Hence, I decided not to try a time of arrival approach, but rather directional triangulation.

Direction finding

Figure B: Direction finding detector

When the noise reach each detector, an approximate bearing is calculated. The location of the discharge is where the lines cross each other.

This is where I’m going to become somewhat theoretical. I did assemble some experimental hardware to evaluate my theories, but that’s as far as I got. Direction finding has a few drawbacks, but also a few advantages. The resolution, how accurately the direction to the lightning strike can be calculated, decrease with the distance to the strike. My initial guess was that I might be able to get eight or nine bits of direction out of a setup that involved two loop antennas at right angles, either the wound wire type or ferrite rod antennas, suitable for about 300 kHz.

When lightning strikes, electromagnetic noise is produced. This noise seem to be strongest around 300 kHz for cloud-to-ground strikes, while more modern detectors monitor a larger span of frequencies in order to increase accuracy and detect cloud-to-cloud strikes.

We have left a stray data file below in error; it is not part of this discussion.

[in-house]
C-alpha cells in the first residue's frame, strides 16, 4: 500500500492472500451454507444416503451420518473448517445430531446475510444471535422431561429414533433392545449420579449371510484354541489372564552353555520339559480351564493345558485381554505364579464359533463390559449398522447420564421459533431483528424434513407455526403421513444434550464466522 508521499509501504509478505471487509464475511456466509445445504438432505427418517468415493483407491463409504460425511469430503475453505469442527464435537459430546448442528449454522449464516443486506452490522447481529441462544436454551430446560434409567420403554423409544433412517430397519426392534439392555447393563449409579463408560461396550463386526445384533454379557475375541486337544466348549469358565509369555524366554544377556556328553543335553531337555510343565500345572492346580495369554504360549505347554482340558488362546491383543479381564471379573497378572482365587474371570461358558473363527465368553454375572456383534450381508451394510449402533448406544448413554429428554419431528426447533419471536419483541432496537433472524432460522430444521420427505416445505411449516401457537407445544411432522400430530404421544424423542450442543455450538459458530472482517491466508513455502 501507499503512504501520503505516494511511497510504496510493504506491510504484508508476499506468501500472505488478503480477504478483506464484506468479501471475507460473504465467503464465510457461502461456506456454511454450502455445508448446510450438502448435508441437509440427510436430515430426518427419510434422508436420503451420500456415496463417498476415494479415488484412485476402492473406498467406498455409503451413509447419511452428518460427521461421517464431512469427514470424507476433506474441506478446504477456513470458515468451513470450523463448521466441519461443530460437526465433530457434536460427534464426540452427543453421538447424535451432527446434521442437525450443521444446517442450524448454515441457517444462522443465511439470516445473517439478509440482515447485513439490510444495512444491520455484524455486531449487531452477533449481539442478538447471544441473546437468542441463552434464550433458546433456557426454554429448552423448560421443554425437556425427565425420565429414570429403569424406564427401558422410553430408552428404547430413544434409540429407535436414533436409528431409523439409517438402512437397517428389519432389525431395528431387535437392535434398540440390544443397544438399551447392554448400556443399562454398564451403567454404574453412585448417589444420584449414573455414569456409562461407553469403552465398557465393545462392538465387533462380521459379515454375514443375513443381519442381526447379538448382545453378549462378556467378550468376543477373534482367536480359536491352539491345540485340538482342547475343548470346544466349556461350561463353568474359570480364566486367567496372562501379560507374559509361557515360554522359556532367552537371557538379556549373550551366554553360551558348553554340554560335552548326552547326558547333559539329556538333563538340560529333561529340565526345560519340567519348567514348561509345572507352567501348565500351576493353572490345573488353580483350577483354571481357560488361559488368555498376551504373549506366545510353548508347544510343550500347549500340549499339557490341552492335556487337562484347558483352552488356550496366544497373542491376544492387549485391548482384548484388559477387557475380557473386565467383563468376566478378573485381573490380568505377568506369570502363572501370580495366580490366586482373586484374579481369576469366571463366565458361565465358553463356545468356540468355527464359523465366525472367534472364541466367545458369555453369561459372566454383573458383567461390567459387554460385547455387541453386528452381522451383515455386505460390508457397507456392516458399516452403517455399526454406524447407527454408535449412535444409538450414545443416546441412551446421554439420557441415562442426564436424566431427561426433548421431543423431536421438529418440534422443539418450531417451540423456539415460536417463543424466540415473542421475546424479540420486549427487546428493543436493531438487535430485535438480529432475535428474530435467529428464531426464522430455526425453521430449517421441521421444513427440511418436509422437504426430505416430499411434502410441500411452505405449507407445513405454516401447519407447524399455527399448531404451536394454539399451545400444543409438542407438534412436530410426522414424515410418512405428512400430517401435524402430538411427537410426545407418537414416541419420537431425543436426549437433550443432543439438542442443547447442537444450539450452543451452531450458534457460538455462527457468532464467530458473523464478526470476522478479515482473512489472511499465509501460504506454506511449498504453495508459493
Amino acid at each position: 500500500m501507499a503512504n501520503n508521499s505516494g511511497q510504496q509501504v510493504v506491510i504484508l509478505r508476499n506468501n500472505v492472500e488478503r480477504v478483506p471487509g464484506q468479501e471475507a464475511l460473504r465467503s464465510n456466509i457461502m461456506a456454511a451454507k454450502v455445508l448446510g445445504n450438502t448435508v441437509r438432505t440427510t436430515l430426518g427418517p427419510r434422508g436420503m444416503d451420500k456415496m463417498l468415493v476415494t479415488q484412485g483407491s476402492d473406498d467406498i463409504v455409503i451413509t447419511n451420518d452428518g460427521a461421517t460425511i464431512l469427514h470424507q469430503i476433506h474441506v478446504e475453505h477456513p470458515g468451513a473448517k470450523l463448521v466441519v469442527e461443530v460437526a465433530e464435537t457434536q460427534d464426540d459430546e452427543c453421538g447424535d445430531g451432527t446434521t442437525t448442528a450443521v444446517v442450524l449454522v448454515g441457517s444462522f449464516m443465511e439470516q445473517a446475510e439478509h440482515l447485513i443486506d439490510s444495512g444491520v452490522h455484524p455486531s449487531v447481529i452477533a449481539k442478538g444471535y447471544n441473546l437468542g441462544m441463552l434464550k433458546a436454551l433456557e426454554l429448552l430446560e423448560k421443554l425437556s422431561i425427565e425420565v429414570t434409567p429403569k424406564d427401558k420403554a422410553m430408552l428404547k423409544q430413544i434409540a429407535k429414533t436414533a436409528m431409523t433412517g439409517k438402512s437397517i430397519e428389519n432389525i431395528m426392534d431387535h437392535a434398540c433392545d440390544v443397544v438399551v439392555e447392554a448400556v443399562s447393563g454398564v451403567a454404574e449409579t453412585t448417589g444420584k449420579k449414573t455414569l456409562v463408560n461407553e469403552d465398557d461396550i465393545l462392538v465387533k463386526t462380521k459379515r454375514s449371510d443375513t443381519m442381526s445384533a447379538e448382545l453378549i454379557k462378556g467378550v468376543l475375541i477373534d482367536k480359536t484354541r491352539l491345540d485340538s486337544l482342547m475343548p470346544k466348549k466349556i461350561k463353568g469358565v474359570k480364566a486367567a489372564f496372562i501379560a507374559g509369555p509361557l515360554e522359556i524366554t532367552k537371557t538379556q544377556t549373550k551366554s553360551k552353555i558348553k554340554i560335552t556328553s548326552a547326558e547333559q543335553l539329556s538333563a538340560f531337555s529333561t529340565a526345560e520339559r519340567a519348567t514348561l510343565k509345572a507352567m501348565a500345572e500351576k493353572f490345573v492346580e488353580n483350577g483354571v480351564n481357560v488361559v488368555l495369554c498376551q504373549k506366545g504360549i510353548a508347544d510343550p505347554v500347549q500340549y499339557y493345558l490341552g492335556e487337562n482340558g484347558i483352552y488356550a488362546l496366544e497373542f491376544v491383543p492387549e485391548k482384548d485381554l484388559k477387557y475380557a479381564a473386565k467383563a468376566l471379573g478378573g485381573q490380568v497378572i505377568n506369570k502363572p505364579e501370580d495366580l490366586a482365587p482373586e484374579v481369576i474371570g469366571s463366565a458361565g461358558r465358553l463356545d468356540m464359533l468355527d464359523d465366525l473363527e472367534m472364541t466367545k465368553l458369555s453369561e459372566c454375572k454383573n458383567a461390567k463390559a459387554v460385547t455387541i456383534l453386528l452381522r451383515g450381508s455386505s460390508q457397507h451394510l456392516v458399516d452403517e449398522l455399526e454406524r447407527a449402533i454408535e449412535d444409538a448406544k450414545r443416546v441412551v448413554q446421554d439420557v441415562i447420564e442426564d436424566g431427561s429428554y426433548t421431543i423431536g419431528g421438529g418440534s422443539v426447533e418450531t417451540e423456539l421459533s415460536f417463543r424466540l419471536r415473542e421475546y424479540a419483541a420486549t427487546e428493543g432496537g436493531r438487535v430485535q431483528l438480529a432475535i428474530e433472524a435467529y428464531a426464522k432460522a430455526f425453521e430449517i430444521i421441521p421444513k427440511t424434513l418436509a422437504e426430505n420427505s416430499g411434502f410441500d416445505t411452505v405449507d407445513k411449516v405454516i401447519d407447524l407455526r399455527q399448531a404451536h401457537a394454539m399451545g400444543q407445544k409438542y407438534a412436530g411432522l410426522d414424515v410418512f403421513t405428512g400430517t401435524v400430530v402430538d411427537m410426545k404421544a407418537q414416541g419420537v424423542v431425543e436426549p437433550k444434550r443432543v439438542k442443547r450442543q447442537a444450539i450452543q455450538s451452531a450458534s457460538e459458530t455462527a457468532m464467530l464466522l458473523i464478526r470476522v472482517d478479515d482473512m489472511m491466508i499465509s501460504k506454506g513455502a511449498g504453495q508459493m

With two directional antennas at right angles, both antennas receive this noise, but different amounts of it, one receiving the strongest signal while the other receives the weakest, and vice versa. I was going to connect these antennas to simple tuners and amplifiers, and then into the line input of a computer, sampling a stereo signal at 48 kHz. When the static received peaked past a certain threshold, the computer would compare the amplitude of the stereo channels, and compute a direction from that. It is my understanding that this setup should be able to calculate a line through the detector, and give two possible lightning directions, 180 degrees from each other. This is why you need a network of detectors; one detector can not distinguish between the two directions on its own. It could guess, based on polarity and probability, but never be certain. It takes at least three detectors to be able to calculate every possible strike location.